+3.4 1, 397, 133 1, 309, 373

-6.3

33, 706
13, 954
11, 451

33, 700
13, 955
11, 450

35, 147
10, 434
10, 042

22, 846
11, 999
11, 247

-35.0
+15.0
+12.0

425, 083
27, 250
117, Oil
40, 230
84, 250
12, 442
92, 900
14, 980
65, 915
24, 113
18, 760

+2.0

+1.0
+1.2
+4.3
-0.6
-1.9
-4.2
-3.8

416, 749
27, 259
113, 054
40, 228
76, 591
11, 965
92, 901
14, 978
61, 603
26, 792
18, 755

+0.8
-1.1
-2.8

8,973
3,593
24, 130
14, 160
7,451

9,870
3,729
26, 543
14, 160
6,333

1, 073, 916 1, 088, 766

District No. 9
ALLEGHENY

+3.5
+10.0
+4.0

+7.6
-10.0

+10.0
+3.8
+10.0
-15.0

1,070
678
1,341
2,834
9,498
838

All canned food products, including catsups, jams, jellies, olives, pickles, preserves, etc.

-10.4
-7.4

November 1927

22

PROSPECTIVE CAR LOADINGS, FOURTH QUARTER OF 1927—Continued
COMPARED WITH ACTUAL LOADINGS, SAME QUARTER OF 1936
(As reported by commodity committees, regional shippers' advisory boards, and compiled by American Railway Association)
Number of
Number of
Number of
Number of
Per
Per
Per
Per
Per
cars
cars
cars
cars
cent
cent
cent
cent
cent
inc.
inc.
inc.
inc.
inc.
( }
Esti- or(+)
Esti- or(dec.
Esti- or dec. Actual Esti- or(+)
# Actual Esti- or(+)
dec. Actual mated
dec. Actual mated
Actual mated
dec.
mated
1926
1926
1926
1926 mated
1926
(-)
(-)
(-)
(-)
(-)
1927
1927
1927
1927
1927
Number of
cars

i

COMMODITY GROUPS

District No. 2
GREAT LAKES

1 Grain, all

2
3
4
5
6

__
_ _ _
Flour, meal, and other mill products _ _
Hay, straw, and alfalfa
Cotton . ._
Cottonseed and products, except oil
Citrus fruits

-11.7
-3.1
-36.9

7,456
19,096
4,026
101, 508
76. 096
15, 724

7, 839
+5. 1 41, 393
20,051 +5.0
3,596
4, 630 +15. 0
76, 131 i -25.0
60, 877 -20. 0
16,243; +3.3

-3. 6

—21 7 17, 966 13 079! —27 2
2,113
-4.0
-30. 9
2,201
3.365
-21.9
3,567
+6.0
-17.9 13, 386 14, 591
+9.0 25, 742 26, 410
-0.9 993, 018 1,034,499
-2.0 194, 529 192, 854
+2.9 37, 682 36, 154
-4.0

Clay, gravel, sand, and stone l
.._ _
Lumber and forest products
Petroleum and petroleum products
Sugar, sirup, glucose, and molasses
Iron and steel

92, 572
8, 457
16, 594
3,059
43, 077

83, 500
6,460
16,000
3,500
36, 600

-9.8 165, 184 171, 682
-23.6 339, 888 306,417
-3.6 58,614 65, 648
+14.4
8,541
8,114
-15.0 27, 271 25, 362

+3.9 102, 535
-9.8 2,952
+12.0
-5.0
-7.0 18, 989

Castings, machinerv, and boilers
Cement
.
._ _ .
Brick and clay products.
Lime and plaster
Agricultural implements and vehicles,
other than automobiles

13, 046
12, 288
10, 882
11, 564

10,000
15, 000
8,000
9,000

-23.3 3,481 2,924
+22.1 19, 661 21, 430
-26. 5 29, 196 29, 196
-22.2
6,151
6,766

-16.0
+9.0
+10.0

2,017

1,450

-28. 1

1,924

2,116

+10.0

112,314 103,407
1,125
1,110
14, 679 15,000
12, 624 16, 500
3,207
3,405

7 9
-1.3
+2.2
+30.7
-5.8

5,767
30, 818
1,828
11,918
5,411

5,767
31, 434
2,102
12, 514
5,952

13
14
15
16
17
18
19
20
21
22

5,108

___

.

Automobiles, trucks, and parts
Fertilizers, all kinds .
Paper, printed matter, and books
Chemicals and2 explosives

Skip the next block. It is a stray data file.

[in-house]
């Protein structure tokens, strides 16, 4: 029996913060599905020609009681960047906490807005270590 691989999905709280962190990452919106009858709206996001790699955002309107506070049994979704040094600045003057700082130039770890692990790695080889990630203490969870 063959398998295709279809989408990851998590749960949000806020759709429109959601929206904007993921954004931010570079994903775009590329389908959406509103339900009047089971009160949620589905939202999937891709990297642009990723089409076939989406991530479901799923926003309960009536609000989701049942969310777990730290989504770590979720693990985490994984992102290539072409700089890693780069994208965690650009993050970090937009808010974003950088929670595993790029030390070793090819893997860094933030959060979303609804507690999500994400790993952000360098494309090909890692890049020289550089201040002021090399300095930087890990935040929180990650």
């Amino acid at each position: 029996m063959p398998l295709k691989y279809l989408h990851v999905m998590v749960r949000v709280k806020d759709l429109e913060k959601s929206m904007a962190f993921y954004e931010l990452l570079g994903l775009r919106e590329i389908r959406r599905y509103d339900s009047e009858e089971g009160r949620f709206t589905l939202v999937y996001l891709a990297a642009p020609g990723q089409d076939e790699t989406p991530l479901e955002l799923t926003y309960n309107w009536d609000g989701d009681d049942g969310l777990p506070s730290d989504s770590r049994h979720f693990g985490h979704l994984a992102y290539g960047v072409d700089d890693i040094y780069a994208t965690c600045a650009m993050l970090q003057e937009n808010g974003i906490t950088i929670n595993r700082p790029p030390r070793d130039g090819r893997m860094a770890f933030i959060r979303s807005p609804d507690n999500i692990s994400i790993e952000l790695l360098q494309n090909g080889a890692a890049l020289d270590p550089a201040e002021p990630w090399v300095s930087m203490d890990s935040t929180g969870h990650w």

Canned goods
Total, all commodities listed

571, 470 528, 804

-7.5 1,208,688 1,145,553

District No. 5
TRANS-MISSOURIKANSAS
+0.3
-0.8
-12.7

7
8
9
10
11
12

Other fresh fruits
Potatoes.
Other fresh vegetables
Livestock
Coal and coke._.
Ore and concentrates

3,969
666
375
69, 512
(3)
8,675

1,732
500
378
68, 500
(3)
7,067

-56.4
-24.9
+0.9
-1.5

13
14
15
16
17

Clay, gravel, sand, and stone *_
Lumber and forest products
Petroleum and petroleum products
Sugar, sirup, glucose, and molasses
Iron and steel .__

45, 041
40, 420
72,006

49, 000
35, 902
77, 046

+8.8 53, 432 59, 844
-11.2 112,917 129, 855
+7.0 179, 348 170, 381

6,044

6,600

+9.2

18
19
20
21
22

Castings, machinery, and boilers
Cement
Brick and clay products
Lime and plaster
Agricultural implements and vehicles,
other than automobiles

1,148
14, 091
16, 000
3,600

1, 096
14, 100
16,400
4,000

+2.5
+11.1

972

1,000

+2.9

23
24
25
26
27

Automobiles, trucks, and parts
Fertilizers, all kinds
Paper, printed matter, and books
Chemicals and2 explosives
Canned goods _.
_.
__

9,496

9,500

Total, all commodities listed

402, 681 401, 821

-18.5

-4.5

+2.0
+15.0
+5.0
+10.0

19, 550

86, 661
31, 954
11,597
389
588
41

78, 000
34,000
12, 000
389
600
40

District No. 3
NORTHWEST

-10.0
+6.4
+3.5

-2.3
+6.8
+0.3
-13.3
-2.8

-20. 0 141, 842 135, 000
-9. 1 71,849 70, 000
24, 760 27, 000
6,860
6,800
+3. 0 52, 798 52, 000

-4.8
-2.6
+9.0
-0.9
-1.5

12,508
20,044
25, 312
8,545

-5.2
-13.1
+5.3

17, 504
13, 781

-0.8

6,397
5,480
8,657

9,146
5,382
7,707

+43.0
-1.8
-11.0

2.6

12, 500
19, 000
22,000
9,000

683
14, 172
1, 995
76, 935
71, 074
63, 983

683
14, 850
1,995
67, 703
92, 396
51, 187

-12.0
+30.0
-20.0

9,407
19,325

9,661
20,950

+2.7
+8.4

1,228
2,180

1,228
2,180

782
1,346
1,793
483

782
1,346
1,793
483

9,533

9,500

-0.3

977

12,912
2,387
5,374
7,621
11,469

15,720
2,500
5,100
7,800
12,000

+21.7
+4.7
-5.1
+2.3
+4.6

1,334
694
1,078
298
1,243

+2.0 1,206,643 1,129,649

District No. 10
CENTRAL-WESTERN

+70.0
+19.0
-63.1

+2.6
-2.4

6, 655
6,500
6,991
7,000
6,149
6,200
+2. 6 113. 710 114, 000
+4. 2 461, 194 400, 000
66, 900 65, 000

17,975
13, 888

61, 622 104, 750
39, 078 46, 500
8,135
3,000

+4.8

1,087

+11.3

1,334
694
1,155
298
1,243

+7.1

-6.4 379, 845 427, 298

+12.5

District No. 11
PACIFIC COAST

District No. 14
PACIFIC NORTHWEST

37, 567 18, 748
18, 875 16, 988
5,441
4,947
144, 830 108, 623
61, 626 46,220
473
473

50 1
-10.0
+10.0
-25.0
25.0

29, 043
11, 029
10, 838

37, 500
11, 500
10, 050